SALT LAKE CITY — About 50 people gathered at the statue of Seraph Young Tuesday at the Utah Capitol to urge legislators to pass a resolution to amend the U.S. Constitution on equality for women’s rights.
The Utah Equal Rights Amendment Coalition hosted the midmorning rally in the last days of the legislative session. The hushed crowd’s interest focused on advocates who came to speak for ratification of the Equal Rights Amendment.
“The value we speak of today is constitutional equality for women and men. Such is the Equal Rights Amendment and such is a progression of this ideal in our home, Utah; a state that saw the need for gender equality in 1895 and enshrined that right in our state constitution,” said Emily Bell McCormick, executive committee member of the Utah ERA Coalition.
What is the Equal Rights Amendment?
Kelly Whited Jones, chairwoman of the Utah ERA Coalition, spoke about the history of the Equal Rights Amendment to the U.S. Constitution. She said it was originally drafted and put forth in 1923 but was not passed by Congress until 1972 and was only ratified by 35 of the necessary 38 states before the deadline.
“It truly is, in my view, a Utah value and we believe all are worthy of fundamental equal rights and protection in our founding and sacred document: the U.S. Constitution,” said Whited Jones.
Miranda Lavallee, a Salt Lake City resident who works for the county’s after-school program in Magna, said she would like to see everything change for women in Utah, but one of her biggest concerns is for women and wives to be able to be breadwinners.
“Be it more affordable day care, maybe it’s just more after-school programs that are funded by grants, and just to see more women back in the workforce,” she said.
“More women have suffered in COVID because they’re fundamentally, in our society, the ones who take care of children, myself included,” she said.
She added that despite her feminism-supporting husband and the equilibrium she’s found with her job, she and her husband still work hard to balance responsibilities and not fall into standard gender roles.
But why Utah and why now?
The bipartisan Senate resolution, SJR9, co-sponsored by Sen. Kathleen Riebe, D-Cottonwood Heights, and Senate Majority Assistant Kirk Cullimore, R-Draper, is the current effort to get Utah to ratify the Equal Rights Amendment to the U.S. Constitution.
Whited Jones decried the fact that the resolution for ratification still sits in the Senate Rules Committee on the 41st day of the 2021 legislative session, which ends Friday. She called on the crowd to contact their lawmakers to insist the resolution be moved forward.
A similar resolution was introduced in the House last year, and also did not move forward to be debated in committee nor on the House floor.
Erin Preston, of Herriman and an attorney at Lear & Lear, said there are those who question why Utah needs more equality for women if its state constitution does more than the ERA would on the federal level.
“There are a lot of questions as to why do we need this. ... To that, I would say 67 cents on the dollar. To that, I would say the lowest per-pupil funding in the nation ... the education of our children is a women’s issue. We have the highest rate of molestation in the entire nation,” Preston said.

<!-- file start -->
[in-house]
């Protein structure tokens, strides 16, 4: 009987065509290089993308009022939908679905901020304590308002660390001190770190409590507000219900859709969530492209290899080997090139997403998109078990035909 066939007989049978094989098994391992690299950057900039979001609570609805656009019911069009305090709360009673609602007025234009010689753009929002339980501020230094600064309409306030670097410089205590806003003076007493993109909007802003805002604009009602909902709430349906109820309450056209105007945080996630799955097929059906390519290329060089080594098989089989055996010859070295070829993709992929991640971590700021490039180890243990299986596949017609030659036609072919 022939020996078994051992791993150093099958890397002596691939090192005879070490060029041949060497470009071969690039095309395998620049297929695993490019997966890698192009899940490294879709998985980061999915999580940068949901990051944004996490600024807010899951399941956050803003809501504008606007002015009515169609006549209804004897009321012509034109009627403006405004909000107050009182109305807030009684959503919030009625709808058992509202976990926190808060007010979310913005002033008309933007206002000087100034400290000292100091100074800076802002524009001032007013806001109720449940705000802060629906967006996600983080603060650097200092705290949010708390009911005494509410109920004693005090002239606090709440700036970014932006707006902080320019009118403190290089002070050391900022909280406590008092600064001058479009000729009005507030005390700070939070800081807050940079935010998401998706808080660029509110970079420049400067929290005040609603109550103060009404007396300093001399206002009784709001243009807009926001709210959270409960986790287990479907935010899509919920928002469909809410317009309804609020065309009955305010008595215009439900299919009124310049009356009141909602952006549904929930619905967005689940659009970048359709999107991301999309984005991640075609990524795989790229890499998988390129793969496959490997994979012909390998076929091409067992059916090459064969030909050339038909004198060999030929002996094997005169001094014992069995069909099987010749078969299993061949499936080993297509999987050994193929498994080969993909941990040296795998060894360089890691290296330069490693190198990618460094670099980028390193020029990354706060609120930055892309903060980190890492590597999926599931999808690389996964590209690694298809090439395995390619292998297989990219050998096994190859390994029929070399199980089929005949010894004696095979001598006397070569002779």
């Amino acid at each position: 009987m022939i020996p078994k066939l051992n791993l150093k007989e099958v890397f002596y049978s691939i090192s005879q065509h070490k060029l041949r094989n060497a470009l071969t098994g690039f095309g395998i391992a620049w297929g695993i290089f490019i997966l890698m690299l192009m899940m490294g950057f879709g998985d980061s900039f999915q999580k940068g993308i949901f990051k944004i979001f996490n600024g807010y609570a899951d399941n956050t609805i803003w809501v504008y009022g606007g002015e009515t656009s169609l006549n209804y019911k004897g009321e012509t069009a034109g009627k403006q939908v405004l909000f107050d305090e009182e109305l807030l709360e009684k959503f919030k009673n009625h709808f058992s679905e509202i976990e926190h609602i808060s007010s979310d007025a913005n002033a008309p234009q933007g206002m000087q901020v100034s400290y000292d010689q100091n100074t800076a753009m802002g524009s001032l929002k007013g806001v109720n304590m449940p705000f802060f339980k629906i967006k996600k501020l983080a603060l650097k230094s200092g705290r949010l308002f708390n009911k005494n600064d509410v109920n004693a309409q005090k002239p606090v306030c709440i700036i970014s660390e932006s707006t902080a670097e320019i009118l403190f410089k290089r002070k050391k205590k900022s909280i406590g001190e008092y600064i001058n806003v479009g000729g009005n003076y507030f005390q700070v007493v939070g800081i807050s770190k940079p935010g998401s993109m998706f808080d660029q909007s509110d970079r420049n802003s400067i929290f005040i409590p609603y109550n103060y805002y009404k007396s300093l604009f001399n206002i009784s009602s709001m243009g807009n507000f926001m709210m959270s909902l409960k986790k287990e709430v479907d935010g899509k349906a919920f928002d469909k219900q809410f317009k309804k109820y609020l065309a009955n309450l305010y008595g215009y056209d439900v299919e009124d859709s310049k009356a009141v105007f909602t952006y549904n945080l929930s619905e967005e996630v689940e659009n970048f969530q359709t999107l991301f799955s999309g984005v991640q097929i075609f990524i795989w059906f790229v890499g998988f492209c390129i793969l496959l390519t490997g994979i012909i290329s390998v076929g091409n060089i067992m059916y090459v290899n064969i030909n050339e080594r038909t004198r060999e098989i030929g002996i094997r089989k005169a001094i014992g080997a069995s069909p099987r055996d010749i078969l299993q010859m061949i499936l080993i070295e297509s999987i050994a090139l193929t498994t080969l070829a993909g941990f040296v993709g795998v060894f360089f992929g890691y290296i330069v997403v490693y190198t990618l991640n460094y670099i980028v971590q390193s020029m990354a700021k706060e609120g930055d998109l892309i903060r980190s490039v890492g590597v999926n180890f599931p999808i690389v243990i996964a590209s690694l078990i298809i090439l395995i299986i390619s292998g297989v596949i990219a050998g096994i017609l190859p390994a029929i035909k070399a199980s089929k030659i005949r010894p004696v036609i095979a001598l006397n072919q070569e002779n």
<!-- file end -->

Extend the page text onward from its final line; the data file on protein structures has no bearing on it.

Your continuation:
She also referred to the increase in disparity between men and women as the COVID-19 pandemic swept the nation, causing business shutdowns and layoffs.
“We have to be the one who stays home with our kids. We have to figure out the way to make more money in a system that didn’t necessarily, wasn’t necessarily set up for somebody who also has to be able to do the needs of mothers and otherwise,” she said.
But the loss of work wasn’t the only way in which women said they felt the inequality.
Equality between men and women in the workforce
Jessica Wojciechowski, a University of Utah student and student body president-elect, said there was no better time than now for Utah to ratify the ERA.
“I have experienced these (disparities). The women I work alongside have experienced these (disparities). And my two younger cousins who are experiencing these disparities are looking to me, and are looking to us to make the change for them and their future as women,” she said.
Vickie Samuelson, co-president of the League of Women Voters Utah, explained how she experienced discrimination from her male counterparts when she decided to move into what the time period called nontraditional women’s jobs.
“... But it was a very hostile environment. Men didn’t want us there. So you had to grow a really thick skin, because they did everything and said everything they could to possibly get you to move on, go away and go back to where you belong. I hung in there, managed to make it all the way through,” she said.
Whited Jones called the effort to ratify the ERA a relay race, one that was passed down from ancestors and one they’ll pass onto their children.
“To break through the tape at the finish line we are not just running this race for some women, we are running this race for all Utah women, with fundamental rights under the law as our prize and our foundation,” said an emotional Whited Jones.
Samuelson summed up the need for an intergenerational perspective when it comes to supporting women’s rights and the ratification of the ERA.
“I realized that I don’t have the protections that my husband does. My daughter doesn’t have that. My granddaughter doesn’t have that. Neither do my great-granddaughters ... We’ve got to get this across the finish line,” she said. “It’s going come, it’s going to come, I have faith that it’s going to come.”